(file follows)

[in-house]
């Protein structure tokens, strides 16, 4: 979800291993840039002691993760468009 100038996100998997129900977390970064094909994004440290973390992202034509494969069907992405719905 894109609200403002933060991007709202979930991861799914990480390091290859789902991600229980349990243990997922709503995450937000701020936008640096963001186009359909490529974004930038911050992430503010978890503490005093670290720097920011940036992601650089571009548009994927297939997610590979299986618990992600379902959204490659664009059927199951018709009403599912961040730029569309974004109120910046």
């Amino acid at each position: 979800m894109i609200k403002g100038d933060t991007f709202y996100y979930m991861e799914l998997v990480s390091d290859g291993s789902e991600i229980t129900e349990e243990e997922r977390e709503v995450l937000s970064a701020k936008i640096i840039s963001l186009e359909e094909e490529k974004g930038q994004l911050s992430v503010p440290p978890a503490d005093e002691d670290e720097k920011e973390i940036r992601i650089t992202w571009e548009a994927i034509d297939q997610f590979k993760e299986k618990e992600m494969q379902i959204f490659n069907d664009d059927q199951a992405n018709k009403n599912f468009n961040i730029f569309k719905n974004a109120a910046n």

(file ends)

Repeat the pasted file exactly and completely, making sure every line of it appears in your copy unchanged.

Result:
[in-house]
């Protein structure tokens, strides 16, 4: 979800291993840039002691993760468009 100038996100998997129900977390970064094909994004440290973390992202034509494969069907992405719905 894109609200403002933060991007709202979930991861799914990480390091290859789902991600229980349990243990997922709503995450937000701020936008640096963001186009359909490529974004930038911050992430503010978890503490005093670290720097920011940036992601650089571009548009994927297939997610590979299986618990992600379902959204490659664009059927199951018709009403599912961040730029569309974004109120910046």
């Amino acid at each position: 979800m894109i609200k403002g100038d933060t991007f709202y996100y979930m991861e799914l998997v990480s390091d290859g291993s789902e991600i229980t129900e349990e243990e997922r977390e709503v995450l937000s970064a701020k936008i640096i840039s963001l186009e359909e094909e490529k974004g930038q994004l911050s992430v503010p440290p978890a503490d005093e002691d670290e720097k920011e973390i940036r992601i650089t992202w571009e548009a994927i034509d297939q997610f590979k993760e299986k618990e992600m494969q379902i959204f490659n069907d664009d059927q199951a992405n018709k009403n599912f468009n961040i730029f569309k719905n974004a109120a910046n």